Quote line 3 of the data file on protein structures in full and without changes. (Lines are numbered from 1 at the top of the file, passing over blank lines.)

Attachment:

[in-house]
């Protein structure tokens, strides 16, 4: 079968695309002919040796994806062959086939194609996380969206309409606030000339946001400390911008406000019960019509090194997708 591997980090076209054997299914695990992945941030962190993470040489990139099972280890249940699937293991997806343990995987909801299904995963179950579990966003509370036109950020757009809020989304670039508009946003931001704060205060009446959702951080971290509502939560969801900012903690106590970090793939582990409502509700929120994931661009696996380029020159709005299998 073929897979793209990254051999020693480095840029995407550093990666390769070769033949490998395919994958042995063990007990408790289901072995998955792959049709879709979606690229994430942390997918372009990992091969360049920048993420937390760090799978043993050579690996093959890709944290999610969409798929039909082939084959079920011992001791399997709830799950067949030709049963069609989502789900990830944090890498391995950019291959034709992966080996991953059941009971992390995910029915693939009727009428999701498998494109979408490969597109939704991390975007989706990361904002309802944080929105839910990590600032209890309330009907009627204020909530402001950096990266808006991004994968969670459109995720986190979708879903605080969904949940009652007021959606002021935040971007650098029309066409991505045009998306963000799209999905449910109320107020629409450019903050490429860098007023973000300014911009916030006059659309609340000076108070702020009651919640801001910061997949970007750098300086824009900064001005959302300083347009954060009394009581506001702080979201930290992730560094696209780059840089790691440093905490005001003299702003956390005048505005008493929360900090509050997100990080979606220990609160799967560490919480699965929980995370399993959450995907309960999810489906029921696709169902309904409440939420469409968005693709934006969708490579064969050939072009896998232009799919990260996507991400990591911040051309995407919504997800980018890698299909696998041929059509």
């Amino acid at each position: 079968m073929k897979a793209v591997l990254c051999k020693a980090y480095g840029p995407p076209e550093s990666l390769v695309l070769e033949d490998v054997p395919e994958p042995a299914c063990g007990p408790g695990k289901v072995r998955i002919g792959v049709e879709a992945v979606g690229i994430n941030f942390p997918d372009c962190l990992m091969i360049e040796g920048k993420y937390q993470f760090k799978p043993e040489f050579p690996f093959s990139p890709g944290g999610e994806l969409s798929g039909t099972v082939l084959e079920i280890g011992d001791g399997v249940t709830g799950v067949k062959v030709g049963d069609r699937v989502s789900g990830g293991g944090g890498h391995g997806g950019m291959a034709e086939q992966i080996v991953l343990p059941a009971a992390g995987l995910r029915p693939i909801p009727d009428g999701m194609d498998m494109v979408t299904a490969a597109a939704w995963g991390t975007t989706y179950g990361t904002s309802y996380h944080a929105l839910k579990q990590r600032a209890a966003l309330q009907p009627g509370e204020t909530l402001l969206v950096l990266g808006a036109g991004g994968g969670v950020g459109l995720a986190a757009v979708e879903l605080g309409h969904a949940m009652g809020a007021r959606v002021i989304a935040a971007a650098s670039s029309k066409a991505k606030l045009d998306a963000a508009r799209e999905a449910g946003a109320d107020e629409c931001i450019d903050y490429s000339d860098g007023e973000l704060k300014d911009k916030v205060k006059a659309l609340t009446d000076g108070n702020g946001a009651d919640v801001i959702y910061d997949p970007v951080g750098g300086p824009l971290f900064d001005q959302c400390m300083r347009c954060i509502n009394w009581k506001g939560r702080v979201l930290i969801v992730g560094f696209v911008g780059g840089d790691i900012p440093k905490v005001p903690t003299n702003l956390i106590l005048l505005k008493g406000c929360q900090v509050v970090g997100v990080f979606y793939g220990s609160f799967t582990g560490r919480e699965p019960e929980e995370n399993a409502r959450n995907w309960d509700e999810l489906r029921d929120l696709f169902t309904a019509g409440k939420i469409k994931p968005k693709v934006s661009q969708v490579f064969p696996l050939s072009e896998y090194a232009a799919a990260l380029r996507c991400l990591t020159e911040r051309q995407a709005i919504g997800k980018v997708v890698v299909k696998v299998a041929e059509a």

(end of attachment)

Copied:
């Amino acid at each position: 079968m073929k897979a793209v591997l990254c051999k020693a980090y480095g840029p995407p076209e550093s990666l390769v695309l070769e033949d490998v054997p395919e994958p042995a299914c063990g007990p408790g695990k289901v072995r998955i002919g792959v049709e879709a992945v979606g690229i994430n941030f942390p997918d372009c962190l990992m091969i360049e040796g920048k993420y937390q993470f760090k799978p043993e040489f050579p690996f093959s990139p890709g944290g999610e994806l969409s798929g039909t099972v082939l084959e079920i280890g011992d001791g399997v249940t709830g799950v067949k062959v030709g049963d069609r699937v989502s789900g990830g293991g944090g890498h391995g997806g950019m291959a034709e086939q992966i080996v991953l343990p059941a009971a992390g995987l995910r029915p693939i909801p009727d009428g999701m194609d498998m494109v979408t299904a490969a597109a939704w995963g991390t975007t989706y179950g990361t904002s309802y996380h944080a929105l839910k579990q990590r600032a209890a966003l309330q009907p009627g509370e204020t909530l402001l969206v950096l990266g808006a036109g991004g994968g969670v950020g459109l995720a986190a757009v979708e879903l605080g309409h969904a949940m009652g809020a007021r959606v002021i989304a935040a971007a650098s670039s029309k066409a991505k606030l045009d998306a963000a508009r799209e999905a449910g946003a109320d107020e629409c931001i450019d903050y490429s000339d860098g007023e973000l704060k300014d911009k916030v205060k006059a659309l609340t009446d000076g108070n702020g946001a009651d919640v801001i959702y910061d997949p970007v951080g750098g300086p824009l971290f900064d001005q959302c400390m300083r347009c954060i509502n009394w009581k506001g939560r702080v979201l930290i969801v992730g560094f696209v911008g780059g840089d790691i900012p440093k905490v005001p903690t003299n702003l956390i106590l005048l505005k008493g406000c929360q900090v509050v970090g997100v990080f979606y793939g220990s609160f799967t582990g560490r919480e699965p019960e929980e995370n399993a409502r959450n995907w309960d509700e999810l489906r029921d929120l696709f169902t309904a019509g409440k939420i469409k994931p968005k693709v934006s661009q969708v490579f064969p696996l050939s072009e896998y090194a232009a799919a990260l380029r996507c991400l990591t020159e911040r051309q995407a709005i919504g997800k980018v997708v890698v299909k696998v299998a041929e059509a």